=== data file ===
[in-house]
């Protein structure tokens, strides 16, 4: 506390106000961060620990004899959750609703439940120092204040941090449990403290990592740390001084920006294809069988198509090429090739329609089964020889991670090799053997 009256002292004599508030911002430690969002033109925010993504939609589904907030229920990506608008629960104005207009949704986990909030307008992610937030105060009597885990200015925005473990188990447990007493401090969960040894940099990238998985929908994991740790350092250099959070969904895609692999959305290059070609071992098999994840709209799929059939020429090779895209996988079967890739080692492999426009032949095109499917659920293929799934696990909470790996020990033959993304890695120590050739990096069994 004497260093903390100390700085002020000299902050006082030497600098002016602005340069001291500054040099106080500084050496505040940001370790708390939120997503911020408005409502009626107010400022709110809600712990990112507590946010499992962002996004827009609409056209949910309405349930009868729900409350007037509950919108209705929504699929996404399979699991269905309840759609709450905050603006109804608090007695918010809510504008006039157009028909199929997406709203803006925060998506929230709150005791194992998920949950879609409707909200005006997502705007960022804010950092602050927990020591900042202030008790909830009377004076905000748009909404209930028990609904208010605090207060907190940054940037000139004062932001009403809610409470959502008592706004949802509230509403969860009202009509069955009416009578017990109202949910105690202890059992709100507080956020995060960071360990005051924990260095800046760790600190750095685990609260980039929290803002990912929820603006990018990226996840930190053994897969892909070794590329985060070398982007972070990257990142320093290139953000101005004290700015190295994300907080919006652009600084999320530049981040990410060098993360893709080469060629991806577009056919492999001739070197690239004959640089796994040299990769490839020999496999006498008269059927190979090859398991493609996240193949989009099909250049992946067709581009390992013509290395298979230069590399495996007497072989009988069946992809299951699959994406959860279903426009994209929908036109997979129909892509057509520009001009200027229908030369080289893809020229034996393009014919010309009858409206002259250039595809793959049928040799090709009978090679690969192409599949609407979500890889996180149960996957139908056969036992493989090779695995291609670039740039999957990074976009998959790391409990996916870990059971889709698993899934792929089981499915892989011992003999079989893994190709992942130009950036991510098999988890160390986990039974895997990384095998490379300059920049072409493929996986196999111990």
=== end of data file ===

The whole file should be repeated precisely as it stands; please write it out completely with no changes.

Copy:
[in-house]
């Protein structure tokens, strides 16, 4: 506390106000961060620990004899959750609703439940120092204040941090449990403290990592740390001084920006294809069988198509090429090739329609089964020889991670090799053997 009256002292004599508030911002430690969002033109925010993504939609589904907030229920990506608008629960104005207009949704986990909030307008992610937030105060009597885990200015925005473990188990447990007493401090969960040894940099990238998985929908994991740790350092250099959070969904895609692999959305290059070609071992098999994840709209799929059939020429090779895209996988079967890739080692492999426009032949095109499917659920293929799934696990909470790996020990033959993304890695120590050739990096069994 004497260093903390100390700085002020000299902050006082030497600098002016602005340069001291500054040099106080500084050496505040940001370790708390939120997503911020408005409502009626107010400022709110809600712990990112507590946010499992962002996004827009609409056209949910309405349930009868729900409350007037509950919108209705929504699929996404399979699991269905309840759609709450905050603006109804608090007695918010809510504008006039157009028909199929997406709203803006925060998506929230709150005791194992998920949950879609409707909200005006997502705007960022804010950092602050927990020591900042202030008790909830009377004076905000748009909404209930028990609904208010605090207060907190940054940037000139004062932001009403809610409470959502008592706004949802509230509403969860009202009509069955009416009578017990109202949910105690202890059992709100507080956020995060960071360990005051924990260095800046760790600190750095685990609260980039929290803002990912929820603006990018990226996840930190053994897969892909070794590329985060070398982007972070990257990142320093290139953000101005004290700015190295994300907080919006652009600084999320530049981040990410060098993360893709080469060629991806577009056919492999001739070197690239004959640089796994040299990769490839020999496999006498008269059927190979090859398991493609996240193949989009099909250049992946067709581009390992013509290395298979230069590399495996007497072989009988069946992809299951699959994406959860279903426009994209929908036109997979129909892509057509520009001009200027229908030369080289893809020229034996393009014919010309009858409206002259250039595809793959049928040799090709009978090679690969192409599949609407979500890889996180149960996957139908056969036992493989090779695995291609670039740039999957990074976009998959790391409990996916870990059971889709698993899934792929089981499915892989011992003999079989893994190709992942130009950036991510098999988890160390986990039974895997990384095998490379300059920049072409493929996986196999111990």